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BC Corrections rescinds ban on two of three prisoner publications

A heavily redacted document released through a Freedom of Information request and posted on the B.C. government website says officials felt the publications were not appropriate for inmates, partly because of their “anti-corrections messaging.”

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BC Corrections has rescinded a ban on two prisoner publications but a third is still not permitted inside provincial jails, prisoners' advocates say.

At a meeting last July, BC Corrections officials discussed a prohibition on Cell Count, Out of Bounds and the Journal of Prisoners on Prisons – publications that allow inmates to write about their experiences. A heavily redacted document released through a Freedom of Information request and posted on the B.C. government website says officials felt the publications were not appropriate for inmates, partly because of their "anti-corrections messaging."

The province, when asked Wednesday about the ban, when it was implemented, and when parts of it were rescinded, did not directly answer. But Jennifer Metcalfe, a lawyer and executive director of Prisoners' Legal Services, part of the West Coast Prison Justice Society, said BC Corrections recently agreed to rescind the ban on Out of Bounds and the Journal of Prisoners on Prisons.

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"I guess they just had a closer look and realized they were being a bit overly sensitive," she said in an interview Wednesday.

Ms. Metcalfe said the ban on Cell Count remains in effect. Mooky Cherian, program manager for the Toronto-based Prisoners with HIV/AIDS Support Action Network, which produces Cell Count, in an interview said it is still not permitted inside B.C. jails.

Mr. Cherian said Cell Count has been banned at individual jails in the past, but this is the first time he's seen such a prohibition provincewide.

"It's certainly something that's important to us, but it's going to take us a little bit of time to figure out. So, as it is right now, folks in B.C. are just going to have to kind of wait," he said.

"It's certainly something that's important to us, but it's going to take us a little bit of time to figure out. So, as it is right now, folks in B.C. are just going to have to kind of wait," he said.

Mr. Cherian said the concerns from B.C. officials involve material perceived as anti-corrections, as well as content involving harm reduction.

Mr. Cherian said Cell Count does not print just anything, but gives inmates a platform "to discuss some of the issues that they're going through inside, including, but not exclusively, some of the things that they are frustrated about."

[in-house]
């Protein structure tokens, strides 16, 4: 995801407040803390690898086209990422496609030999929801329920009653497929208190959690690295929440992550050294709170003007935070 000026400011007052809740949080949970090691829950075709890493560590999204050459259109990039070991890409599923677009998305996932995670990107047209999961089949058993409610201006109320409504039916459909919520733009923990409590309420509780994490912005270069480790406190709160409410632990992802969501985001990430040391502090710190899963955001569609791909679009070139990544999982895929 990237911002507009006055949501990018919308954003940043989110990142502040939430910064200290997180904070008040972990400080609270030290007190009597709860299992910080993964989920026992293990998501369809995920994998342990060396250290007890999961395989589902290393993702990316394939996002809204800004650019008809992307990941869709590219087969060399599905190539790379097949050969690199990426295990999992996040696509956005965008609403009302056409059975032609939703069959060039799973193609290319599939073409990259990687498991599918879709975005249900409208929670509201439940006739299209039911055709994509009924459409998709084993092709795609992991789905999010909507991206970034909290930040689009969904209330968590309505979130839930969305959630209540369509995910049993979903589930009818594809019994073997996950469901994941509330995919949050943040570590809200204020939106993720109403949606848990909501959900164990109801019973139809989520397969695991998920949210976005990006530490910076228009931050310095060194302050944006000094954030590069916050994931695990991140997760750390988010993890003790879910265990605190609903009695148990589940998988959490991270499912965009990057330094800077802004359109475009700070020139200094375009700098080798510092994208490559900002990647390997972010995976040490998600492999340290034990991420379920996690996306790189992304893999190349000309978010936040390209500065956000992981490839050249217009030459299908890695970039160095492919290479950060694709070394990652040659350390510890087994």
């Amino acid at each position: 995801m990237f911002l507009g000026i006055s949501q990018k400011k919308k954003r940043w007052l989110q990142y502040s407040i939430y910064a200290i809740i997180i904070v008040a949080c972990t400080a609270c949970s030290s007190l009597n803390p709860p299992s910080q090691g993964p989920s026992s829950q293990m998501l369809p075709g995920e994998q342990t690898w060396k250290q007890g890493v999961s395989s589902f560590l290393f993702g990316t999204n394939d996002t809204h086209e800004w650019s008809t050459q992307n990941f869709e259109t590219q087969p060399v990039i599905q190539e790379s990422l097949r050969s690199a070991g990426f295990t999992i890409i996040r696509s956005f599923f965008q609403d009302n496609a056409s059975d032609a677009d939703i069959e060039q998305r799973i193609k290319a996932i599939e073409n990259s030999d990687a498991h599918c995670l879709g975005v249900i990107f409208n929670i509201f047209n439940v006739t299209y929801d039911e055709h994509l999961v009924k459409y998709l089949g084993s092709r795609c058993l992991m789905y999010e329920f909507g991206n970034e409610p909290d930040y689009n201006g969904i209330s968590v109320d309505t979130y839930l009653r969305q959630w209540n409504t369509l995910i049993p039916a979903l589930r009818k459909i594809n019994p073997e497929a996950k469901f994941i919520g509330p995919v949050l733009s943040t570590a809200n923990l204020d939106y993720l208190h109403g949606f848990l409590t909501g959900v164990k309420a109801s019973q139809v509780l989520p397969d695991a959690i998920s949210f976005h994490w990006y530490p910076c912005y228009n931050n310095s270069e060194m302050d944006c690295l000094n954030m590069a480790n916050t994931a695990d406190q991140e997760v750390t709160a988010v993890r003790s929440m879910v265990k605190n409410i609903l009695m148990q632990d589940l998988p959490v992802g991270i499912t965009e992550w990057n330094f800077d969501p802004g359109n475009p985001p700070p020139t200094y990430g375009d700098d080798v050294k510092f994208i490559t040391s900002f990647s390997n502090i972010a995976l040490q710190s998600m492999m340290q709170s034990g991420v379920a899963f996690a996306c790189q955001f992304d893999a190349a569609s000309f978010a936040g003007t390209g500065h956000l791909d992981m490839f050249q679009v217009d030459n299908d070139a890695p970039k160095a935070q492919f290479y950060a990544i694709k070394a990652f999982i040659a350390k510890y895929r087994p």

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"Inherently," he said, "there is going to be some critical messaging around corrections and how [inmates] are being incarcerated."

He said Cell Count's work on harm reduction, which can include safe practices around tattooing or drug use, has sometimes been an issue for correctional officials and that does appear to be the case with B.C.

"[Correctional officials] don't see that as health-promotion information. They see it as information that is encouraging illegal activity in the institution," he said.

Justin Piché, an associate professor of criminology at the University of Ottawa and a managing editor of the peer-reviewed Journal of Prisoners on Prisons, said in an interview that he was prepared to seek legal action if the ban on his publication was not rescinded.

"I'm not glad that the ban was handed down in the first place, but I'm glad that this was able to be resolved reasonably," he said.

The document released through Freedom of Information said correctional officials were concerned about the publications for three reasons: metal coil binding, negative content and anti-corrections messaging, and information on how to circumvent security measures. Both Mr. Cherian and Mr. Piché said their publications do not use metal coil binding.

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BC Corrections in a statement said it takes all necessary steps to prevent inmates from accessing items or information that could jeopardize safety or security.

"Furthermore, it would be inconsistent with BC Corrections' fundamental goals of changing pro-criminal attitudes and behaviours and reducing reoffending if we were to allow inmates access to materials that work in direct opposition to those goals," it said.

Melissa Munn, a sociology professor at Okanagan College who is co-authoring a book on prison reform, said disputes such as this one have been occurring across the country since the first prisoner publication was launched in 1949.

"There is a history in Canada of wardens wanting to shut the press down when they don't like what the prisoners have to say. And the press has by and large withstood those kinds of challenges and managed to endure," she said in an interview.

Video: Take a look inside the private family visit unit at a federal prison (The Canadian Press)
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